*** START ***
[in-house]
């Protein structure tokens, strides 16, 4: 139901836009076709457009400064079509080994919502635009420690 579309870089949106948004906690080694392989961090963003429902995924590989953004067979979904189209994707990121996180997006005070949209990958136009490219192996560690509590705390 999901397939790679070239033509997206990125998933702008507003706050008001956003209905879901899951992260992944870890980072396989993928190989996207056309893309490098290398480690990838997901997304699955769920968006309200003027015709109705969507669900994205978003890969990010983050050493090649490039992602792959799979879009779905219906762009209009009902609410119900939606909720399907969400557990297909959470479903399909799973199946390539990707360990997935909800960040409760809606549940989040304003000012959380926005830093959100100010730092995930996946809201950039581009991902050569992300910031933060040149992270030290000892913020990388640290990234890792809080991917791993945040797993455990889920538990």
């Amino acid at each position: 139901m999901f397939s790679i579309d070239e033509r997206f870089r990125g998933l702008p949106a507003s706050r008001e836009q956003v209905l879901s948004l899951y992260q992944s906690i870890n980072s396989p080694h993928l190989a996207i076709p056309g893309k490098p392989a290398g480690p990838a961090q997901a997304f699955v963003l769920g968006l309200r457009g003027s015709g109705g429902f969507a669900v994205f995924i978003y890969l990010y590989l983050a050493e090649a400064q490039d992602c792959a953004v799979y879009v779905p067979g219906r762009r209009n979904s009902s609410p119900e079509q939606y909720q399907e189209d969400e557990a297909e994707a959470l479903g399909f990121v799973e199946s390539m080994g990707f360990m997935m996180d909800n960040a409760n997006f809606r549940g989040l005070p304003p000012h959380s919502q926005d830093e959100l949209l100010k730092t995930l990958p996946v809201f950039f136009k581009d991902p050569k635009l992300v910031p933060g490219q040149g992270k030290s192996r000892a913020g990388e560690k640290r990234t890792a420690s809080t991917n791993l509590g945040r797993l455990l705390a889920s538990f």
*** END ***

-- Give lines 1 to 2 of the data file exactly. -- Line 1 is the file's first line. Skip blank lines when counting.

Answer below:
[in-house]
């Protein structure tokens, strides 16, 4: 139901836009076709457009400064079509080994919502635009420690 579309870089949106948004906690080694392989961090963003429902995924590989953004067979979904189209994707990121996180997006005070949209990958136009490219192996560690509590705390 999901397939790679070239033509997206990125998933702008507003706050008001956003209905879901899951992260992944870890980072396989993928190989996207056309893309490098290398480690990838997901997304699955769920968006309200003027015709109705969507669900994205978003890969990010983050050493090649490039992602792959799979879009779905219906762009209009009902609410119900939606909720399907969400557990297909959470479903399909799973199946390539990707360990997935909800960040409760809606549940989040304003000012959380926005830093959100100010730092995930996946809201950039581009991902050569992300910031933060040149992270030290000892913020990388640290990234890792809080991917791993945040797993455990889920538990």